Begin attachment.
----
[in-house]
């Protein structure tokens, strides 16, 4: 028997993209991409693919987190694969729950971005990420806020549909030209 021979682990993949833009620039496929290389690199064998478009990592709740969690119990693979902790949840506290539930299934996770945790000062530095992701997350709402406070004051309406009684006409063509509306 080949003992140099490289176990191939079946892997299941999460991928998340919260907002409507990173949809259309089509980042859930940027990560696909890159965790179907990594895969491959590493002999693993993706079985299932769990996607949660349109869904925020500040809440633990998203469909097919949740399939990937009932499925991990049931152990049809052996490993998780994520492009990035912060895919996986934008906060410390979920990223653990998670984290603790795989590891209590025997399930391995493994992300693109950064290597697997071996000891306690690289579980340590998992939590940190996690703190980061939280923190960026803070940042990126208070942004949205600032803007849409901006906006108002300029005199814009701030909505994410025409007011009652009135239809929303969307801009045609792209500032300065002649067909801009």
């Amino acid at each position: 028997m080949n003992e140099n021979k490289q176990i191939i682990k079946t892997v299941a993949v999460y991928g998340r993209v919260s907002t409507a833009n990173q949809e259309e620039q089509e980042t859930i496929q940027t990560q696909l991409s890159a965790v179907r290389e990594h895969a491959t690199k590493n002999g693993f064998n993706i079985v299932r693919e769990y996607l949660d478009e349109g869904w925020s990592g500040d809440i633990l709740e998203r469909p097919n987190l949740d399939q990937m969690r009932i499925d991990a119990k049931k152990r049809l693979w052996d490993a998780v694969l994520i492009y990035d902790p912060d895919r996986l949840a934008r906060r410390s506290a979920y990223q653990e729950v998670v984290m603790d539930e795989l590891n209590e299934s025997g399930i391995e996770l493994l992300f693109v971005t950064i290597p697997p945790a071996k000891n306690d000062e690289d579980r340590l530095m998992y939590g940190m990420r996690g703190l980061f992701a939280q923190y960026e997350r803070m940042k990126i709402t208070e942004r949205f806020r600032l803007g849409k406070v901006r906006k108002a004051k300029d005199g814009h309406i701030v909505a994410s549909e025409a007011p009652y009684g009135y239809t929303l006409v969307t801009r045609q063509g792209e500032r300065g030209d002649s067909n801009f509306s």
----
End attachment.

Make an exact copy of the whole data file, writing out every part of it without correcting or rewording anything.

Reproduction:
[in-house]
């Protein structure tokens, strides 16, 4: 028997993209991409693919987190694969729950971005990420806020549909030209 021979682990993949833009620039496929290389690199064998478009990592709740969690119990693979902790949840506290539930299934996770945790000062530095992701997350709402406070004051309406009684006409063509509306 080949003992140099490289176990191939079946892997299941999460991928998340919260907002409507990173949809259309089509980042859930940027990560696909890159965790179907990594895969491959590493002999693993993706079985299932769990996607949660349109869904925020500040809440633990998203469909097919949740399939990937009932499925991990049931152990049809052996490993998780994520492009990035912060895919996986934008906060410390979920990223653990998670984290603790795989590891209590025997399930391995493994992300693109950064290597697997071996000891306690690289579980340590998992939590940190996690703190980061939280923190960026803070940042990126208070942004949205600032803007849409901006906006108002300029005199814009701030909505994410025409007011009652009135239809929303969307801009045609792209500032300065002649067909801009």
């Amino acid at each position: 028997m080949n003992e140099n021979k490289q176990i191939i682990k079946t892997v299941a993949v999460y991928g998340r993209v919260s907002t409507a833009n990173q949809e259309e620039q089509e980042t859930i496929q940027t990560q696909l991409s890159a965790v179907r290389e990594h895969a491959t690199k590493n002999g693993f064998n993706i079985v299932r693919e769990y996607l949660d478009e349109g869904w925020s990592g500040d809440i633990l709740e998203r469909p097919n987190l949740d399939q990937m969690r009932i499925d991990a119990k049931k152990r049809l693979w052996d490993a998780v694969l994520i492009y990035d902790p912060d895919r996986l949840a934008r906060r410390s506290a979920y990223q653990e729950v998670v984290m603790d539930e795989l590891n209590e299934s025997g399930i391995e996770l493994l992300f693109v971005t950064i290597p697997p945790a071996k000891n306690d000062e690289d579980r340590l530095m998992y939590g940190m990420r996690g703190l980061f992701a939280q923190y960026e997350r803070m940042k990126i709402t208070e942004r949205f806020r600032l803007g849409k406070v901006r906006k108002a004051k300029d005199g814009h309406i701030v909505a994410s549909e025409a007011p009652y009684g009135y239809t929303l006409v969307t801009r045609q063509g792209e500032r300065g030209d002649s067909n801009f509306s």